The EU tells Apple which iProduct chargers it can use

After ten years of working hard to promote innovation and consumer welfare, the European Union has done so. revealed his bold plan: to force device manufacturers to use a single charging standard.

Eurocrats are now working hard, patting themselves on the back for this glorious decade-long result. “trilog for the common charger“By 2024, cable devices sold in the EU are needed use the USB-C charging port and will not be sold with a default charger. This aims to “reduce e-waste” and give consumers “more choice”. Do you feel the innovation? Never say that the EU does not dream big.

Unless you are one of 56 million or so Europeans who use the iPhone won’t change much. Private companies have been approaching common standards for years. Most, if not all, of your devices can already use the sleek USB-C charger, which is not only small and symmetrical, but also allows for fast charging at startup.

And some Apple products, like my own MacBook Air, also use the USB-C standard. It’s good to be able to easily charge my phone and laptop without having to deal with extensions.

The problem is in iProducts. Most, but not allof these known (or shameful) use Apple’s own Lightning connector, which is incompatible with other companies’ devices. iPhone, iPad and iPod typically use Lightning connectors, which means people need to have a separate charger for these specific products.

The Lightning charger has few fans today. It is patented, does not always allow fast charging and you will pay a lot for the privilege. The haters – and there are many – will be tempted to applaud this move by the EU.

But as usual, EU intervention will almost certainly have the opposite effect it intends. Instead of “limiting e-waste”, this ban will create millions of useless chargers which will soon head to the landfill.

E-waste is a retro-sounding name for old electronic equipment that will not be reused or recycled. He goes straight to the dump where he sits and maybe throws nasty chemicals in the ground. The EU makes hay through chargers, but most e-waste includes larger items such as appliances, as well as obsolete computer equipment, lighting and HVAC devices.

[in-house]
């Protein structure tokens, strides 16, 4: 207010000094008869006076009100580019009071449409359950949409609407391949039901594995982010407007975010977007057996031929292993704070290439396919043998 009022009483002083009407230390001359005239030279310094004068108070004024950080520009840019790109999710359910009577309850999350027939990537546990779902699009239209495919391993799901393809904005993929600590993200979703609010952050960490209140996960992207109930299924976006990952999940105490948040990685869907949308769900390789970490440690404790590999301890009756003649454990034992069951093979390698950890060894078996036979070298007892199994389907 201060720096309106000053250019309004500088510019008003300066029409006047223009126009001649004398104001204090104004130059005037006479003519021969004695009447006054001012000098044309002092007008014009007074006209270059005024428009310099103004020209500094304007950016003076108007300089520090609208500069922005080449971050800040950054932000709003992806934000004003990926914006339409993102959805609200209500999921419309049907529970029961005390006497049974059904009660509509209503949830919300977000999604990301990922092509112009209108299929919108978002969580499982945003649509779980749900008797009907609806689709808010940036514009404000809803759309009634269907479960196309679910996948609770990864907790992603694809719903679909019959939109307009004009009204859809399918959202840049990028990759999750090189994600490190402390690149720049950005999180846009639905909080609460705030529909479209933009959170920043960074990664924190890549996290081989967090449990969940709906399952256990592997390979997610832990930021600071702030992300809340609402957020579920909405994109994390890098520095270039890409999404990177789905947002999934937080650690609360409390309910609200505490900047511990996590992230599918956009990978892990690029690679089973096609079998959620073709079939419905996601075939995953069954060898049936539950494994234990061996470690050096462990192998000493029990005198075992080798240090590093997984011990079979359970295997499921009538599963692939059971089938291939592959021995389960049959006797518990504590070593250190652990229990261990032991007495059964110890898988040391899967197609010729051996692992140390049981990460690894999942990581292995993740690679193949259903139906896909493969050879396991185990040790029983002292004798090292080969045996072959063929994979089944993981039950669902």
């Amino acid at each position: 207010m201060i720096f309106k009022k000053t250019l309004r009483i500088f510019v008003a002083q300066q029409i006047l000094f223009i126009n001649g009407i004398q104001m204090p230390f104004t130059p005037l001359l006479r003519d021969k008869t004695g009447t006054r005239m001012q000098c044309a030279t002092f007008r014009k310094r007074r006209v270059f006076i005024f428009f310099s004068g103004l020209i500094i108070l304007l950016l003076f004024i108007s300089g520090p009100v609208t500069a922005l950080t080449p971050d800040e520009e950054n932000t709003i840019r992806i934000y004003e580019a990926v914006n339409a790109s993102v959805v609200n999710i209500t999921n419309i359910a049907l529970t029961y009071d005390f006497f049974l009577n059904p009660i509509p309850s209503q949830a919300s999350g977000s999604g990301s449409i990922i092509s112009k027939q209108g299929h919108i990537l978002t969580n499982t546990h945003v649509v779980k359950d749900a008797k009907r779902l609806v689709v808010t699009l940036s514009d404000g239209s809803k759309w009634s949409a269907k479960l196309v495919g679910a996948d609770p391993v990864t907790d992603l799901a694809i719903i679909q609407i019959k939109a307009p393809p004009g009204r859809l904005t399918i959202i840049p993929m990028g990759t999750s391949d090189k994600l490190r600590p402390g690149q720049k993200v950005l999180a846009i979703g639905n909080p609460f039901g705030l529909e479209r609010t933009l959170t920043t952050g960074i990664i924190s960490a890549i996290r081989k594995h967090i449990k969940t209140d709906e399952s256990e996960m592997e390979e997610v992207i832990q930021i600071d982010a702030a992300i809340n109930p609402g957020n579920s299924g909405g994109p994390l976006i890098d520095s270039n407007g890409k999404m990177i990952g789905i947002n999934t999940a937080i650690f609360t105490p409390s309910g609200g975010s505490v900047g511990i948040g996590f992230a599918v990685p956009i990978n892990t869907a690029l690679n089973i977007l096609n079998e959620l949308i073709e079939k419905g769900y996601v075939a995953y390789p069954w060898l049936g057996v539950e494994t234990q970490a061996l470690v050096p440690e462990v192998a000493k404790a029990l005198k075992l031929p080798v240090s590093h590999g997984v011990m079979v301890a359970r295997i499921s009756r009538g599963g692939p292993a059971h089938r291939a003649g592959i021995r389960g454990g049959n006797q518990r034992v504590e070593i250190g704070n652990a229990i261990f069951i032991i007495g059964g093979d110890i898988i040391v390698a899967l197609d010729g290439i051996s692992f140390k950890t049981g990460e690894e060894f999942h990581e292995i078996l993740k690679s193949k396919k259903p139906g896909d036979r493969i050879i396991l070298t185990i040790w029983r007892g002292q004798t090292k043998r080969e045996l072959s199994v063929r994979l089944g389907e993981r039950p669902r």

Obviously banning something makes it useless. These Lightning chargers, which could otherwise take several more years to run, will now go to landfill. “Experts on e-waste“I agree that the EU ban will lead to a short-term increase in useless cables that sink into landfills.

But is this short-term cable break worth it? Maybe this will dramatically reduce cluttered drawers at home in the long run if everyone has to use the same refueling standard.

Although the nest of this rat from old chargers in your nightstand is aesthetically pleasing (and awful), it’s obviously not a big contribution to this e-waste problem. According to 2020 Global E-Waste Monitorchargers account for about 0.1 percent of the 53.6 million metric tons of process waste produced each year.

As usual, the EU is devoting a lot of time and effort to something that is not such a big issue in the big picture. Indeed, Eurocrats probably produced more waste – both electronic and analogue – during their decade-long pursuit of proxies, multilingual reports and brochures, PowerPoint presentations and flights to and from Brussels every few quarters, trying to deal with this mechanical threat.

Apple is not a big fan of the rules, as it claims that the ban on non-USB-C chargers will limiting the types of innovation can offer to their customers. This may not convince the general anti-lightning community, but it is a little richer that professional bureaucrats who have not even opened a business in their lifetime would be able to tell some of the world’s most successful technology companies how to design their products.

Well, maybe Apple may miss the port altogether. The new EU rules will only apply to charging cable devices. If the devices are equipped with wireless charging, such as Apple is rumored to be considering, they are exempt and could probably be serviced by the company’s own charging standard. So much for waste reduction! The EU may have to return to the drawing board for another ten years. That was them timeline so far.

The mandate of USB-C is not as large or kills innovation as the Privacy Act of the General Data Protection Regulation (GDPR), whose main effect is to attract Internet users with pop-ups for a cookie agreement. But they show a similar bias against open innovation.

Europe tends to watch from the sidelines as mostly foreign companies grow and lead in their industries. Years later, they passed laws to limit this growth in strange and counterproductive ways. Then wait for the next big growth zone before starting the process again.

It is unfortunate that the EU does not pay attention to the ways in which its own laws restrict innovation and consumer welfare.

If the multinational governing body of the European continent was really interested in reducing “e-waste”, it would be better to consider the ways in which their many “green regulations“Limiting the efficiency and life of large appliances, which in some way they end up dying much earlier than before.

Subpar refrigerators and washing machines take up a lot more space and waste a lot more resources than a modest mobile phone charger. The deliberate deterioration of large appliances means that we pass through them much faster than in previous decades. The way to reduce e-waste is to allow manufacturers to make the best possible products. This is not the position that the EU and most developed countries have on large appliances, unfortunately.

All this is very disappointing, but this is the bureaucrat’s way. Their regulatory standards are far from “green” or “innovative”, but it is also not immediately obvious how they are lowering our way of life.

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